It can take a great deal of effort to find a suitable ring and sufficiently large commutative families of matrices over that ring, without making the matrices too large. However, this effort needs to be done only once. When a ring and two matrix families have been found, these choices can be built into the encryption device or software.
To summarize, there are 3 methods available to defeat extended linearization. Making the matrices larger slows down the matrix multiplication. Choosing families of matrices for which d=e=3 requires larger matrices. Using a noncommutative ring requires operator tables which take more storage, and slightly slow down the matrix multiplication. On balance, if there is enough storage for the operator tables, then using a noncommutative ring may be the best option. The matrices can be smaller, which more than compensates for the slower scalar multiplication operation, and the resulting equations are the most difficult to solve.
It is important to note that F and G must be independent families of matrices. If someone tried to take a shortcut and used the same family of matrices for both the left and right sides, with b=c, then instead of b^{2 }distinct products there would be only b(b+1)/2 distinct products, and the security of the method would severely impaired.
It might be thought that it would be sufficient for F and G to have 2^{64 }matrices each, so that there would be (2^{64})(2^{64})=2^{128 }possible pairs of matrices S and T. However, if either F or G contained fewer than 2^{128 }matrices, then the matrices in the smaller family could be tried one at a time, thereby reducing the set of quadratic equations to linear equations, which can be solved by standard linear algebra methods. Consequently it is necessary that both p^{b/d}>2^{128 }and p^{c/e}>2^{128}. For d=e=2 the twosided method can use the same matrix sizes as the onesided method, for example, p=257 with 32×32 matrices, p=65521 with 16×16 matrices, or p=2^{31}−1=2147483647 with 9×9 matrices. For d=e=3 one must use at least p=257 with 48×48 matrices, p=65521 with 24×24 matrices, or p=2^{31}−1=2147483647 with 13×13 matrices, but requiring 64bit arithmetic. For noncommutative rings, using a ring of 256 elements with exclusiveor as the ring addition and a suitable multiplication table, 19×19 matrices are sufficient.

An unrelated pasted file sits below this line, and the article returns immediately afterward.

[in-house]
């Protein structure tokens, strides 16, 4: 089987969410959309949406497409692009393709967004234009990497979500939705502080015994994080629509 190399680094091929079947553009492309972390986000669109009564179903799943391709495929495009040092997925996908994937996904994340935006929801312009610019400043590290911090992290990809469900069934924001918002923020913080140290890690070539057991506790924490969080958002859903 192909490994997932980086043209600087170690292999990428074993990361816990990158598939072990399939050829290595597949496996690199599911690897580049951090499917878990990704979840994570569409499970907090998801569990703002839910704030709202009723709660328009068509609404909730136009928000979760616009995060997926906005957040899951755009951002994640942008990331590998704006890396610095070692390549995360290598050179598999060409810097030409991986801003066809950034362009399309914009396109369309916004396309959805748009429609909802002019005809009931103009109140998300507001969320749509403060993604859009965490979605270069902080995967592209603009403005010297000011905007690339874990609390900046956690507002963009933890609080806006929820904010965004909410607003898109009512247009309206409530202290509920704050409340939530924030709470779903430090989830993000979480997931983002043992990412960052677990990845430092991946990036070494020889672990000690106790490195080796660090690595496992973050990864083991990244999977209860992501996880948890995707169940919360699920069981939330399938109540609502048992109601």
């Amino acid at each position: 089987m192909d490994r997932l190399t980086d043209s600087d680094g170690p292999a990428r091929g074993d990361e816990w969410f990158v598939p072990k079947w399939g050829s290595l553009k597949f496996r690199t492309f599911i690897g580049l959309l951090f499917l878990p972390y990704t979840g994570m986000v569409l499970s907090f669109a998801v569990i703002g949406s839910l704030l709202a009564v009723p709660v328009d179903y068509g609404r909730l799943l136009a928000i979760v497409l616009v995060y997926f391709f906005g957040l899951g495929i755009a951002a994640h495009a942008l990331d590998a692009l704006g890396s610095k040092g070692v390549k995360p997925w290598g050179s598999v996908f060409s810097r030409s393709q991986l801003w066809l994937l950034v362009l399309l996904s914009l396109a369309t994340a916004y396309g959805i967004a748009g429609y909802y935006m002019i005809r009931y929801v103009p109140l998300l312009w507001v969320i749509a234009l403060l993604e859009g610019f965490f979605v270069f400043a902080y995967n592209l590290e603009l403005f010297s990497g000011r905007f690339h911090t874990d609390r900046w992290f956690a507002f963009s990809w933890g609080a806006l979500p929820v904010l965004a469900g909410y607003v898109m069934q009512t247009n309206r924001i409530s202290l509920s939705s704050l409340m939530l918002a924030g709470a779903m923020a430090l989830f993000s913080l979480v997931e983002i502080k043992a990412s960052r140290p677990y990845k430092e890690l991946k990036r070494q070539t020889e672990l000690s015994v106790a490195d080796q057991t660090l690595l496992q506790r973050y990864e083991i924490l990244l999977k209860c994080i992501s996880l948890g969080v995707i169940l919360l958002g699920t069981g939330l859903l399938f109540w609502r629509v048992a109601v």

The question naturally arises, why even consider the twosided method if it requires twice as many multiplier matrices and twice as many matrix multiplications as the onesided method? There are two reasons. First, quadratic equations are inherently more difficult to solve than linear equations, so one might have greater confidence in the security of the twosided method. Second, the onesided method produces b units of key material from each exchange, while the twosided method produces bc units of key material. So the twosided method would be preferable if the keys are very large, namely larger than b bytes. Third, the twosided method can be used to establish several keys using a single exchange. If the sender and the receiver communicate frequently, it may be very desirable to be able to establish multiple keys in a single exchange. For example, using 24×24 matrices with p=65521 each key exchange can establish 71 independent encryption keys of 128 bits each. This works out to just over 7000 elementary operations per key. By contrast, using the Hellman key exchange with 200digit primes uses 4 exponentiation operations to transmit five independent 128bit encryption keys, and requires approximately 3,500,000 elementary operations per key.
The sizes for the matrices in F and G given earlier are minimum sizes needed to achieve a particular level of security. The matrices may be set larger than these minimum sizes either to achieve a greater level of security, or to transmit more key material. The sizes of the matrices in F and G can be set independently. For example using the prime p=65521, F could contain 16×16 matrices while G could contain 18×18 matrices, with the common matrix M having the size 16×18.
Not all matrices are equally strong. Matrices with large numbers of zero elements tend to be weaker. One possible rule of thumb might be to reject any common matrix M, or any multiplier matrix S, T, R or Q, where more than half of the elements are 0. This would be rare when the multiplier matrices are chosen randomly, but it is safest to make some check for weak matrices.